Background Despite recent advancements in HIV management, HIV-1-infected children in sub-Saharan Africa are still vulnerable to vaccine-preventable infections. When vaccinated, these children do not develop normal immune responses and thus may not develop protective immunity. It has previously been shown in HIV-1-infected adults that antibody titers are lower than controls at baseline and that revaccination response is correlated with CD4 count. Therefore, placing children on highly active antiretroviral therapy (HAART) may positively affect their response to revaccination, due to a decrease in viral load and increase in CD4 count.
Methods To address the question of how HAART affects vaccine response, it is necessary to first adequately describe baseline antibody levels in this cohort. To do this, children between 2 years and 12 years of age, all of whom are WHO Stage II/III or with CD4 < 15%, are enrolled into a prospective cohort study. Baseline CD4 count, viral load, tetanus and measles antibody titers are assessed and children with negative vaccine titers at 6 months post initiation of HAART are revaccinated at 8 months. Using an indirect ELISA method against tetanus antigen, tetanus antibody titers at baseline have been calculated for a subset of the study population.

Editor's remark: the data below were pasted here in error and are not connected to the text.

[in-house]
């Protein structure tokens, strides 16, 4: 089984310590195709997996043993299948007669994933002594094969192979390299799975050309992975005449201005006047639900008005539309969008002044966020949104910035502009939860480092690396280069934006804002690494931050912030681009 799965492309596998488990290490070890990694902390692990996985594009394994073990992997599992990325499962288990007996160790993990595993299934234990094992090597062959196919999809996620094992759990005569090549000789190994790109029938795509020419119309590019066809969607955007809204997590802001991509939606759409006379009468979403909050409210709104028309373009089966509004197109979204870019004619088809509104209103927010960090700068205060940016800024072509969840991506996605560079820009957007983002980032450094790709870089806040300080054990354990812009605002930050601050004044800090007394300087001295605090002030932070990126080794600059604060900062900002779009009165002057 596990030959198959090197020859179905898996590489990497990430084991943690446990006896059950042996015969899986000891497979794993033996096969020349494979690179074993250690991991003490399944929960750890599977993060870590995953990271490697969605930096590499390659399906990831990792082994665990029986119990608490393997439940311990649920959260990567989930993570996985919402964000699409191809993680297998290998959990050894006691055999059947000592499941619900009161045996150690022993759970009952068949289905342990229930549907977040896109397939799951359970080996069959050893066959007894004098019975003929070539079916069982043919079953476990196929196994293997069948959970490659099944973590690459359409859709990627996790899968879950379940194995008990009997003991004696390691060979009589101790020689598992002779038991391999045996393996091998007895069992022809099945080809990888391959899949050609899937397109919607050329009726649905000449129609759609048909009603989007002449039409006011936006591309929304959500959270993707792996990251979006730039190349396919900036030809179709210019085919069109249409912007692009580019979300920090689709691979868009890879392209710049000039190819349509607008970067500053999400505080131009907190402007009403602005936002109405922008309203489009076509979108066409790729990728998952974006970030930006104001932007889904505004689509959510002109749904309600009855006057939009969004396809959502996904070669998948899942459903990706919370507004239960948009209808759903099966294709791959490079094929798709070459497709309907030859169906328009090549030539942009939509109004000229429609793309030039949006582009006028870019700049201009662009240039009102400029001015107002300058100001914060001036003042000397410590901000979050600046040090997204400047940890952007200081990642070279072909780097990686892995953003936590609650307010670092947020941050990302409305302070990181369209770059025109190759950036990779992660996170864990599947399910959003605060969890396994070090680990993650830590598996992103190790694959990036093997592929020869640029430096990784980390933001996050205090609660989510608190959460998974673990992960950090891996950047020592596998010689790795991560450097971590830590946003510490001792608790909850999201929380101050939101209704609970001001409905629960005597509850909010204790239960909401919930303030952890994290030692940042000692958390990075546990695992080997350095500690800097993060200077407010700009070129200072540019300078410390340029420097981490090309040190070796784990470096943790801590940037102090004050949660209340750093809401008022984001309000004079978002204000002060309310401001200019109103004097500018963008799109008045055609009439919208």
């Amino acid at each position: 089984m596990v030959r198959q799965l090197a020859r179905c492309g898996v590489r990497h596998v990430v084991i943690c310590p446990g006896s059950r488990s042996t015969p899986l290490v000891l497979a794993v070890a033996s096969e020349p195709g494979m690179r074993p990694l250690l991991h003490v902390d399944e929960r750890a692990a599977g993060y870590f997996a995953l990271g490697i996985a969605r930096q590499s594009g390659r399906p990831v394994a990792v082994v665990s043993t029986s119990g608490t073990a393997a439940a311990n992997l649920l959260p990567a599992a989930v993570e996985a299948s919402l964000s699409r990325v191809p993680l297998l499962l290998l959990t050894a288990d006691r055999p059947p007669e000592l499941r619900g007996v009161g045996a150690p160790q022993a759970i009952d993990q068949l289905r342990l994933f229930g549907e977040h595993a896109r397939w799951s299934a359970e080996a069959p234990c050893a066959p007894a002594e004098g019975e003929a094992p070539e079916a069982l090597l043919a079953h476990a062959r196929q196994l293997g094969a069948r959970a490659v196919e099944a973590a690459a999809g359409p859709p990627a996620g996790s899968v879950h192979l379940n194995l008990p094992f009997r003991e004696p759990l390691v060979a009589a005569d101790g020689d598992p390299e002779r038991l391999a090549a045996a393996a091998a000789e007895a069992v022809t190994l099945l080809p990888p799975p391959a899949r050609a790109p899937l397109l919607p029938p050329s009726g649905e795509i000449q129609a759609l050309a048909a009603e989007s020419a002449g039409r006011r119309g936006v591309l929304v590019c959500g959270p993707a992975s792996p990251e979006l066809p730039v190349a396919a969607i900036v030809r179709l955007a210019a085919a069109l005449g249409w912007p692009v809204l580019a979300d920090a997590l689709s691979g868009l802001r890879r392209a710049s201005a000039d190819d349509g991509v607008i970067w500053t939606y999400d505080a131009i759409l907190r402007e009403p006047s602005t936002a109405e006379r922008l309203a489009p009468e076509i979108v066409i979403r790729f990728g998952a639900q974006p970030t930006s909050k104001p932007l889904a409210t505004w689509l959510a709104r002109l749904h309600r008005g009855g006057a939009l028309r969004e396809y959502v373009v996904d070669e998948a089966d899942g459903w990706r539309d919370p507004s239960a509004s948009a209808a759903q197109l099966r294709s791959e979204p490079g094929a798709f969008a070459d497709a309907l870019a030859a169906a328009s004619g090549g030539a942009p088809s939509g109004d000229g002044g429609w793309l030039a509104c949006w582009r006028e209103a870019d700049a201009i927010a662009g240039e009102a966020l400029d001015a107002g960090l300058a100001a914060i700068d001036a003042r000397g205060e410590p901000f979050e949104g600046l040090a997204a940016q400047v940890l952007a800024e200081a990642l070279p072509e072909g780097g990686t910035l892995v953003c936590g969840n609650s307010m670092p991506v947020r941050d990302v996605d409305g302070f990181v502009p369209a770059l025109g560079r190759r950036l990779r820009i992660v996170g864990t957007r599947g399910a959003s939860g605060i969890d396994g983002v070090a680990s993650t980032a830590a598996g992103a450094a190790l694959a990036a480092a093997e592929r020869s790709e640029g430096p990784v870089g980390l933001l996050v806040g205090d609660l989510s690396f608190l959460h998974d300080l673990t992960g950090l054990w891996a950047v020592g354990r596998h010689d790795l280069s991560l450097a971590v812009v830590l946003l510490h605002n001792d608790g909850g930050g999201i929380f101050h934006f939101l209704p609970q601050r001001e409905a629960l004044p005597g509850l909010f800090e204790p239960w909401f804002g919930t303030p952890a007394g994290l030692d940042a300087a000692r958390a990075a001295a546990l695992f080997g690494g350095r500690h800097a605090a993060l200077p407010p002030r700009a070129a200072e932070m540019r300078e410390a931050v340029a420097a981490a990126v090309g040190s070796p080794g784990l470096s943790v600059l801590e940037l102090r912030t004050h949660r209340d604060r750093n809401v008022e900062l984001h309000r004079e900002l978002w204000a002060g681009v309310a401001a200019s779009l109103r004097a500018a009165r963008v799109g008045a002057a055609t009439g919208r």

Results Of the nine children screened, one (11%) had protective levels of antibodies, while the other eight had borderline levels of protective antibody. These eight children, therefore, will need to have antibody titers checked again at 6 months post initiation of HAART, with the possibility of revaccination at 8 months. Tetanus antibody titers were positively correlated with baseline absolute CD4 count (Pearson, Rho = 0.77, p = .025), but not baseline CD percentage (Rho = 0.28, p = .51).
Conclusions Tetanus titers at baseline are positively correlated with absolute CD4 count at baseline. In the future, we will (1) compare baseline titers with 6-month post HAART initiation titers, (2) correlate baseline and 6-month titers to CD4 counts and viral loads, and (3) correlate revaccination response to CD4 count and viral loads.
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